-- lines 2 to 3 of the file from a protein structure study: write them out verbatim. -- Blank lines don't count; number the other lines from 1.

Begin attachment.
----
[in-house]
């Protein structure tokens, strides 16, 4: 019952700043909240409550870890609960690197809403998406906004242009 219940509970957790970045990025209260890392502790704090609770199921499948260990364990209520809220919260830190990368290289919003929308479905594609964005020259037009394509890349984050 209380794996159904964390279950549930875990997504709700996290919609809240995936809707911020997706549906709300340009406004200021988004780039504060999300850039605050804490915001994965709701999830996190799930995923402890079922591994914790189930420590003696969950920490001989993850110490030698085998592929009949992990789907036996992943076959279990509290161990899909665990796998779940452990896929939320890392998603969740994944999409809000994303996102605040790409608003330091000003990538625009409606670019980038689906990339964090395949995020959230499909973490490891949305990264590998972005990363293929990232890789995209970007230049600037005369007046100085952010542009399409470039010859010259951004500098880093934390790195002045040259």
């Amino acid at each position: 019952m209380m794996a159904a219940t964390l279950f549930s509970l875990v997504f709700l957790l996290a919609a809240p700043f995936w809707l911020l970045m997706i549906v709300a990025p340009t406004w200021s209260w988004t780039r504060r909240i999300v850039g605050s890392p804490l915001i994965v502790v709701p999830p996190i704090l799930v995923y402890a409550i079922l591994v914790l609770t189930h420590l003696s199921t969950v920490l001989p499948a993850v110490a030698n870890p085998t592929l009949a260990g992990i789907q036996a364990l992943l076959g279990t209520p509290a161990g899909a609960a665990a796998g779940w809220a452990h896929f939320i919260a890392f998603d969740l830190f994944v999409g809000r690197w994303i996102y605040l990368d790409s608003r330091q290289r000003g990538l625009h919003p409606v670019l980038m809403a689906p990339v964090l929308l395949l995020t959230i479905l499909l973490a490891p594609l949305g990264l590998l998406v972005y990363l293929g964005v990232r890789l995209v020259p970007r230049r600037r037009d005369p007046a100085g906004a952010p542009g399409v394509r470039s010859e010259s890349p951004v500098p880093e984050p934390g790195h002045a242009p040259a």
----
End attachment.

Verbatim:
């Protein structure tokens, strides 16, 4: 019952700043909240409550870890609960690197809403998406906004242009 219940509970957790970045990025209260890392502790704090609770199921499948260990364990209520809220919260830190990368290289919003929308479905594609964005020259037009394509890349984050 209380794996159904964390279950549930875990997504709700996290919609809240995936809707911020997706549906709300340009406004200021988004780039504060999300850039605050804490915001994965709701999830996190799930995923402890079922591994914790189930420590003696969950920490001989993850110490030698085998592929009949992990789907036996992943076959279990509290161990899909665990796998779940452990896929939320890392998603969740994944999409809000994303996102605040790409608003330091000003990538625009409606670019980038689906990339964090395949995020959230499909973490490891949305990264590998972005990363293929990232890789995209970007230049600037005369007046100085952010542009399409470039010859010259951004500098880093934390790195002045040259």
């Amino acid at each position: 019952m209380m794996a159904a219940t964390l279950f549930s509970l875990v997504f709700l957790l996290a919609a809240p700043f995936w809707l911020l970045m997706i549906v709300a990025p340009t406004w200021s209260w988004t780039r504060r909240i999300v850039g605050s890392p804490l915001i994965v502790v709701p999830p996190i704090l799930v995923y402890a409550i079922l591994v914790l609770t189930h420590l003696s199921t969950v920490l001989p499948a993850v110490a030698n870890p085998t592929l009949a260990g992990i789907q036996a364990l992943l076959g279990t209520p509290a161990g899909a609960a665990a796998g779940w809220a452990h896929f939320i919260a890392f998603d969740l830190f994944v999409g809000r690197w994303i996102y605040l990368d790409s608003r330091q290289r000003g990538l625009h919003p409606v670019l980038m809403a689906p990339v964090l929308l395949l995020t959230i479905l499909l973490a490891p594609l949305g990264l590998l998406v972005y990363l293929g964005v990232r890789l995209v020259p970007r230049r600037r037009d005369p007046a100085g906004a952010p542009g399409v394509r470039s010859e010259s890349p951004v500098p880093e984050p934390g790195h002045a242009p040259a």